The Government of Alberta is creating an artificial intelligence (AI) lab within government that is meant to create technology and provide work experience to graduates.
Called GovLab.AI, the lab will be powered by AltaML and is set to be the first public AI lab within the province.
The announcement was made Tuesday by Nate Glubish, minister of Service Alberta, who noted that the goal of the lab is to find practical ways to use AI within government.
Led by AltaML, with support from Mitacs, the lab will create pilot programs that could potentially be commercialized and turned into internal government products or products that can then be sold or exported.
One example that Minister Glubish gave is work that the province has been doing to use AI to predict where wildfires will start. He expressed hope that the provincial government will be able to produce more such technologies through the lab, as well as create opportunities to develop and retain AI talent locally.
The lab will run in four-month cohorts and include a talent accelerator.
Cory Janssen, co-founder and co-CEO, AltaML, said the lab has the potential to be a “game-changer” across Alberta, and help to create more AI jobs.
The province did not share a dollar amount it plans to invest in this lab, though the announcement follows the province revealing plans last week to allocate $30 million over the next three years towards AI. Details on how the $30 million was going to be spent were vague, with a government spokesperson noting plans to announce specific initiatives in the near future.
Edmonton has grown to become a recognized hub for artificial intelligence over the last decade or so. To the point that distinguished AI expert and pioneer Richard S. Sutton chose to make Edmonton home for his work. Edmonton is also home to the Alberta Machine Intelligence Institute (Amii), which is one of the three institutions that are part of the federal government’s Pan-Canadian AI Strategy.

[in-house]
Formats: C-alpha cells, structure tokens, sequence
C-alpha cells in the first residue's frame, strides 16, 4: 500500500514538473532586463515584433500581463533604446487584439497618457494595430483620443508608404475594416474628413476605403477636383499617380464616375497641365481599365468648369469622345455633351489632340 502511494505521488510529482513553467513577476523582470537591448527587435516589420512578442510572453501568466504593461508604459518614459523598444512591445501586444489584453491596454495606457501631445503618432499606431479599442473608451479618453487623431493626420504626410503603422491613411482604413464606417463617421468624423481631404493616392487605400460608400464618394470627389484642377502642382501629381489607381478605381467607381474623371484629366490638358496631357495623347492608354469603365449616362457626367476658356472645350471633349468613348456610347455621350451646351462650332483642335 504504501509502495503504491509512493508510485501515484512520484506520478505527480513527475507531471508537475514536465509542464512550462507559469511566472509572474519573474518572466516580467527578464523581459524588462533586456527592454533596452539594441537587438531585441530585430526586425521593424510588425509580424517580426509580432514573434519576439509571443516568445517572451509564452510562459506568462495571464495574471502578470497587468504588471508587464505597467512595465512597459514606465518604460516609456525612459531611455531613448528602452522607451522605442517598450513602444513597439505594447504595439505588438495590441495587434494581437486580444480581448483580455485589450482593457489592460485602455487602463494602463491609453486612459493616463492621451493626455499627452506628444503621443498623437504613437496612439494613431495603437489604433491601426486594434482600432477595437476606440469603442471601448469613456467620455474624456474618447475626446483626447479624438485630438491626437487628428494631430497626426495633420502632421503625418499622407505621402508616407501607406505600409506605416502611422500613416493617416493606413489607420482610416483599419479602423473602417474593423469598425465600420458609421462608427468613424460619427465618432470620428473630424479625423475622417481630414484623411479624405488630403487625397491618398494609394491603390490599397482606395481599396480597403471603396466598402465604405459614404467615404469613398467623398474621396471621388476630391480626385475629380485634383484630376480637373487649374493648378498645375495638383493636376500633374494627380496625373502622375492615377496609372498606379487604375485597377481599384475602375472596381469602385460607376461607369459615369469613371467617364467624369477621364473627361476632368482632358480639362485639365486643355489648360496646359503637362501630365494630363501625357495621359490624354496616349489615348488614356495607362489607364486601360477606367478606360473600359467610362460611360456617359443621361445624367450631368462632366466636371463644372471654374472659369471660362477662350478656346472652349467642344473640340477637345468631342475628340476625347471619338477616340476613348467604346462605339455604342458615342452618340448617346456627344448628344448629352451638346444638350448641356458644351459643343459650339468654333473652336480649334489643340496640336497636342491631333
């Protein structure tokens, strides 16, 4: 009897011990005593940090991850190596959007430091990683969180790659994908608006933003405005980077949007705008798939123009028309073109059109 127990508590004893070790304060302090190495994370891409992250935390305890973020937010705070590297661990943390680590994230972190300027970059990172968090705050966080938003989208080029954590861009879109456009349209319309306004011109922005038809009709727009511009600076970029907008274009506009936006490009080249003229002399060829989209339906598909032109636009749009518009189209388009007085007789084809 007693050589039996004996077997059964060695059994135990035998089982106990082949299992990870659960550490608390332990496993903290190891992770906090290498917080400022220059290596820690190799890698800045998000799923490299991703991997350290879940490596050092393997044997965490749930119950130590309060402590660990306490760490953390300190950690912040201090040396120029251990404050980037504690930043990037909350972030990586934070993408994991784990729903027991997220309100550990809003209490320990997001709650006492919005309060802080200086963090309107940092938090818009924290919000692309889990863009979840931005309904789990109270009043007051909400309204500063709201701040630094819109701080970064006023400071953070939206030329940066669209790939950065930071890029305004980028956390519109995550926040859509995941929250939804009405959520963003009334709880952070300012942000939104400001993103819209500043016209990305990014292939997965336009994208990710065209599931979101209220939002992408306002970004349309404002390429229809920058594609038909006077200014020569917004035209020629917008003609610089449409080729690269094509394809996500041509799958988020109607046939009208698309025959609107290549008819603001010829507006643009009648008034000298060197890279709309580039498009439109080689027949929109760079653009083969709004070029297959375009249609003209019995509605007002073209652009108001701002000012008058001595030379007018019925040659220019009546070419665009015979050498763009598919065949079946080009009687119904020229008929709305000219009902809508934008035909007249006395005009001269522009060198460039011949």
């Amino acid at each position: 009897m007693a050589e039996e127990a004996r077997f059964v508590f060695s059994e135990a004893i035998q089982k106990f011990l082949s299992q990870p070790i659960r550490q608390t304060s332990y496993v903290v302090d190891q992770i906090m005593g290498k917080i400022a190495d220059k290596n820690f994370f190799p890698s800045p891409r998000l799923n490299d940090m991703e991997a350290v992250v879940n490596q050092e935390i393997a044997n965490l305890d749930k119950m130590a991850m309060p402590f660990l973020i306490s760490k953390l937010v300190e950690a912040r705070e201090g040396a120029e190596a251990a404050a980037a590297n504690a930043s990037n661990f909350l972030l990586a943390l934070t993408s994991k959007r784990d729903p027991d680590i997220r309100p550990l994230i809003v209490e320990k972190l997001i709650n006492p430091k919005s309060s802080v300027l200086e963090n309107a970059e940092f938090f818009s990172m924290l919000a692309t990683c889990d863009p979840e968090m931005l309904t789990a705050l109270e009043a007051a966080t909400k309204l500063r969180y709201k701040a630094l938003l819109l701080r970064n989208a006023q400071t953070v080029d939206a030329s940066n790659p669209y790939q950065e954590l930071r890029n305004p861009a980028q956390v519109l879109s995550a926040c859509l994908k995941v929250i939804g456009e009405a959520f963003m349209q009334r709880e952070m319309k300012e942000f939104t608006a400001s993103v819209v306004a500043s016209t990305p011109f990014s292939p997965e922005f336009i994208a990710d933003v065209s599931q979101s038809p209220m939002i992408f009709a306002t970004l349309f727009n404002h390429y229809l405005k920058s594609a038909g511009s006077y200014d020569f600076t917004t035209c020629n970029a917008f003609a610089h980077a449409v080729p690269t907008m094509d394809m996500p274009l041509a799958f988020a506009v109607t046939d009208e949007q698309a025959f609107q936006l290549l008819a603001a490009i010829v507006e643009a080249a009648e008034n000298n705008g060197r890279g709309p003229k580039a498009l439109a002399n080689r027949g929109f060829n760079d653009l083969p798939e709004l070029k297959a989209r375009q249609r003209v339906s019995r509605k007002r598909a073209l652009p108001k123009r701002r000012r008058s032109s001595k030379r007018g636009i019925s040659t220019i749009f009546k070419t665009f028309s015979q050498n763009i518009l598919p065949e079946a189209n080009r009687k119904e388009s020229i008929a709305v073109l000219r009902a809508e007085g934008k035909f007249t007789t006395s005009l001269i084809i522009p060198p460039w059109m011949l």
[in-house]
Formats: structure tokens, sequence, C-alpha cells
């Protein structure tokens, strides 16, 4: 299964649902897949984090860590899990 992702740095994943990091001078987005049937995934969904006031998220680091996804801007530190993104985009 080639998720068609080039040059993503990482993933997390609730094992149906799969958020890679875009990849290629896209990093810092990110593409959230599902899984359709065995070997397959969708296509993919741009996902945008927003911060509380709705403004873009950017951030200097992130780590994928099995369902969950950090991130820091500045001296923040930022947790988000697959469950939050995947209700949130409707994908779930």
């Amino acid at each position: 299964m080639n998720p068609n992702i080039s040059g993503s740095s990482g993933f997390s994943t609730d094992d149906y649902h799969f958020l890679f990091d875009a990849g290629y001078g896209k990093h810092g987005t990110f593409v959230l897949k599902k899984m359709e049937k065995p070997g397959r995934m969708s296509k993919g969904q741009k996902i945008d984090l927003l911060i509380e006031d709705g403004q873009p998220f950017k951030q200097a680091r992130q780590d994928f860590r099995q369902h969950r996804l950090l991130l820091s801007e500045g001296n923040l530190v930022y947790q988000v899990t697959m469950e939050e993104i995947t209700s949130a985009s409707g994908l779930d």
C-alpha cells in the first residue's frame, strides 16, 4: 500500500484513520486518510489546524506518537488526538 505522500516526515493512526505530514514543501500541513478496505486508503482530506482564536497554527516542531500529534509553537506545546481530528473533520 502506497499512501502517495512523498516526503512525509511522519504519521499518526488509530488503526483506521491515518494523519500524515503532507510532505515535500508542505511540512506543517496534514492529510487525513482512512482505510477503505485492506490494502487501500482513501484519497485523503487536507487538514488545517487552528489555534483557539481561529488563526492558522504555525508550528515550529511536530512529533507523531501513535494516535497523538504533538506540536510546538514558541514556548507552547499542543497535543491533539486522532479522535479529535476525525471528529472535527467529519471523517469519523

AltaML is one of many AI companies in Alberta. It is a software company that partners with organizations to co-develop AI-focused solutions. AltaML’s customers are primarily enterprise-level organizations undergoing digital transformation, but the company is also developing AI software products it plans to launch into “large markets.”
Some work AltaML does with companies results in spinoffs or joint ventures. AltaML then provides resources to accelerate those companies. Ventures the company claims to have helped launch to date include AlphaLayer, BlueMarvel.AI, System3, Sylvester.ai, and Jurisage; with AltaML claiming there are several more underway.
Among its many partnerships, AltaML teamed up with Montréal health-focused Amplitude Ventures want to fuel more Canadian AI and biotech companies.
The province’s overall Alberta Technology and Innovation Strategy (ATIS), is also heavily focused on bringing and creating tech talent in the province. Through ATIS, Alberta hopes to create 20,000 new jobs and help Alberta tech companies generate $5 billion more in annual revenue by 2030. ATIS is also focused on attracting more capital to the province, commercialization support, and generally promoting Alberta as a tech destination to the rest of the world.
Part of that work has included bringing internationally-renowned accelerators to the province, including Plug and Play, Alchemist Accelerator, and 500 Global.
While it’s not clear how successful these government initiatives will be, there has been significant momentum and the Alberta tech sector has been quickly maturing. Last year was an impressive one for Alberta’s tech companies, which raised a total of $356.7 million. The sector also showed new signs of maturity in the first quarter of this year with a new record for quarterly venture funding.
Even with this growth, Alberta – like many regions – still faces challenges in funding early-stage startups and might endure a downturn in the public and private markets.
Speaking with BetaKit earlier this year, James Lochrie, partner at Calgary-based Thin Air Labs, noted “In Alberta, we have a very pragmatic, problem-solving economy and ventures that are solving difficult and important problems,” Lochrie said. “I would expect Alberta to weather any slowdown quite well.”